If you’re Rhinebeck bound, we would love to see youΒ at Jill Draper’s studio in Kingston on Saturday night. Details here.

Living the Mad Men Dream

Dear Kay,
If you have been watching Mad Men (and if you haven’t, go ahead and start), you have probably been mesmerized by all the weird style. I’m loving it. The whole show looks so mannered, so odd. The designers can’t resist anything having to do with the early 1960s.
Peggy the copywriter in particular has a very strange look. Fabulously dowdy, like Diana Prince before she turns into Wonder Woman.
When I finished up my Rowena cardigan (Ravelry link) the other day, I felt a distinct Peggy the copywriter vibe wash over me:
“Yes, Mr. Sterling, I’ll have that London Fog copy for you before lunch.”
Have I mentioned how much I LURVED making this thing? It provided all the choice elements of a good knitting project: easy part, weird part, easy part, then RIBBON SHOPPING.
The hems turned out so tidy. It’s so great when a pattern works this way. Kudos to Mel Clark, the designer and former owner of Wildfiber in Los Angeles, who I read has moved back to New Zealand. Her book with Tracey Ullman, Knit 2 Together, provided this pattern.
The fit is looser than the fit shown in the book. The yarn specified in the book, Lana Gatto Feeling, is a wool/silk/cashmere blend. Delicious. But my Yllet 2-ply Extra has a definite mohair and wool scratchiness to it, so I wouldn’t have wanted to wear it without a layer inside.
The ruching didn’t end up being the problem that I feared it would be. I thought it might end up too stiff, not rumply, but it’s rumpling well enough. The cuffs are kind of chunky, but I think of them as sort of bangle bracelets.
I almost went with a set of mismatched black buttons, but it seemed too loud. So I did what I always seem to do . . . shell buttons. They’re not as white in real life; they’re just superreflecty in this photo.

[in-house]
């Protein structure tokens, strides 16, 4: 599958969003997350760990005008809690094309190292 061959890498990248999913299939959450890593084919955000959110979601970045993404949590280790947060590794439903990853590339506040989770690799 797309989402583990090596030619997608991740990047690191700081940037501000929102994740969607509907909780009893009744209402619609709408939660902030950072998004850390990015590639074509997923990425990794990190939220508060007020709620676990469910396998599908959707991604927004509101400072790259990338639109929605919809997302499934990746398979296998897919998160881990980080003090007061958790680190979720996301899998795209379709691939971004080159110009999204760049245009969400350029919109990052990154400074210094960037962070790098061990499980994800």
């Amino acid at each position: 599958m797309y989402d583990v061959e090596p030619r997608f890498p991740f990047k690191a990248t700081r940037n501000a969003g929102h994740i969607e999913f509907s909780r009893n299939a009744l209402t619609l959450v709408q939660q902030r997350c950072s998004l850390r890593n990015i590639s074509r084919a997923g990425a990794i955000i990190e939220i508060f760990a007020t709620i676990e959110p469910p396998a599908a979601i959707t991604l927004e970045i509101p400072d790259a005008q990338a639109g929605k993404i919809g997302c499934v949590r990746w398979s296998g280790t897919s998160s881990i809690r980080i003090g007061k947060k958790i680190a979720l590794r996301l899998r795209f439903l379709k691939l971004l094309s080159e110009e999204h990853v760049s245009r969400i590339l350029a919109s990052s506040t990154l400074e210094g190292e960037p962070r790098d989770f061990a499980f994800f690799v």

I wondered how the garter stitch button band would look amid all the stockinette. I worried that it would look dissonant, out of place. But it slid right up to the edge almost invisibly. VERY cool and unobtrusive.
And as for the ribbon, I love grosgrain ribbon. I keep seeing it everywhere. (I read a New Yorker profile of Lanvin’s brilliant, lilliputian designer Alber Elbaz and his ribbons–luscious slide show here. ) Had to go with grosgrain. Textile Fabrics had an even wider ribbon, more than 3 inches, which was gorgeous stuff, but I worried that I would end up channeling the mid 1980s rather than the early 1960s. I’ve already lived the mid 1980s, and you can’t drag me back there.
Rowena looks so deflated like this! It’s really fun to wear, though, so I think I’ll be lining up for lamb ravioli at Rhinebeck with my Rowena, my girdle, my Hanes and heels.
OK maybe this Peggy the copywriter thing can only go so far.
Next up: OMG something completely different from anything I’ve ever made before. I am knitting like a maniac these days. Clearly I am procrastinating about something, but I’m not sure what . . . Everything? I’m procrastinating about everything?

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  1. Your hem is lovely! And what a buttonband! Hot stuff indeed.

  2. Beautiful! Rowena had languishing on my to-knit list for a while. Your inspiring rendering just sent it catapulting to the top. Must Knit Now.

  3. You’ve OUTDONE YOURSELF, baby!
    That Vermeer shot in the mirror–I die. I absolutely die. I die in a boat.